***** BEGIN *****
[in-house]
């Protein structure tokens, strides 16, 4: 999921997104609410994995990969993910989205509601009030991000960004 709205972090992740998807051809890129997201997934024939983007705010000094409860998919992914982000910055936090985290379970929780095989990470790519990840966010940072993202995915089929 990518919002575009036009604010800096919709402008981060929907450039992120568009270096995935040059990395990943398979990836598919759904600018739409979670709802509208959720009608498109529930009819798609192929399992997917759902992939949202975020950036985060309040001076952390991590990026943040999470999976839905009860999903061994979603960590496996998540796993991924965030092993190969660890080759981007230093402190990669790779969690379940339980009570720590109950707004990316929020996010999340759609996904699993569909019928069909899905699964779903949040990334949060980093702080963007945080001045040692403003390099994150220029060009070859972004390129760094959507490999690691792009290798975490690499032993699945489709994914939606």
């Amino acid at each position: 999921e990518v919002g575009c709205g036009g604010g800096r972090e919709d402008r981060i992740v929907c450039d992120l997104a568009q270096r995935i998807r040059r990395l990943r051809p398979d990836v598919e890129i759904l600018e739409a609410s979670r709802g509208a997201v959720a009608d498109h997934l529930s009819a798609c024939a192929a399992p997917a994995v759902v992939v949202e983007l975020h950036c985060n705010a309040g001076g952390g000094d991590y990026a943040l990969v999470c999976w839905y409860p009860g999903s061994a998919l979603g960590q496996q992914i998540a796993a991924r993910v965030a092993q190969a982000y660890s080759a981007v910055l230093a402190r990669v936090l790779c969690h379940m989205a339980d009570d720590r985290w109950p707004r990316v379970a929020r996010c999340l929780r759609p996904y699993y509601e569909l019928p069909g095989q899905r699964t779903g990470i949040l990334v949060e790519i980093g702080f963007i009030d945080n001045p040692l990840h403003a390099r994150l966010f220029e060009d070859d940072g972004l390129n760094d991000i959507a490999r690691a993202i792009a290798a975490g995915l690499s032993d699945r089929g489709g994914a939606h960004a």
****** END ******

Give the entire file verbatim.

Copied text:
[in-house]
């Protein structure tokens, strides 16, 4: 999921997104609410994995990969993910989205509601009030991000960004 709205972090992740998807051809890129997201997934024939983007705010000094409860998919992914982000910055936090985290379970929780095989990470790519990840966010940072993202995915089929 990518919002575009036009604010800096919709402008981060929907450039992120568009270096995935040059990395990943398979990836598919759904600018739409979670709802509208959720009608498109529930009819798609192929399992997917759902992939949202975020950036985060309040001076952390991590990026943040999470999976839905009860999903061994979603960590496996998540796993991924965030092993190969660890080759981007230093402190990669790779969690379940339980009570720590109950707004990316929020996010999340759609996904699993569909019928069909899905699964779903949040990334949060980093702080963007945080001045040692403003390099994150220029060009070859972004390129760094959507490999690691792009290798975490690499032993699945489709994914939606």
């Amino acid at each position: 999921e990518v919002g575009c709205g036009g604010g800096r972090e919709d402008r981060i992740v929907c450039d992120l997104a568009q270096r995935i998807r040059r990395l990943r051809p398979d990836v598919e890129i759904l600018e739409a609410s979670r709802g509208a997201v959720a009608d498109h997934l529930s009819a798609c024939a192929a399992p997917a994995v759902v992939v949202e983007l975020h950036c985060n705010a309040g001076g952390g000094d991590y990026a943040l990969v999470c999976w839905y409860p009860g999903s061994a998919l979603g960590q496996q992914i998540a796993a991924r993910v965030a092993q190969a982000y660890s080759a981007v910055l230093a402190r990669v936090l790779c969690h379940m989205a339980d009570d720590r985290w109950p707004r990316v379970a929020r996010c999340l929780r759609p996904y699993y509601e569909l019928p069909g095989q899905r699964t779903g990470i949040l990334v949060e790519i980093g702080f963007i009030d945080n001045p040692l990840h403003a390099r994150l966010f220029e060009d070859d940072g972004l390129n760094d991000i959507a490999r690691a993202i792009a290798a975490g995915l690499s032993d699945r089929g489709g994914a939606h960004a």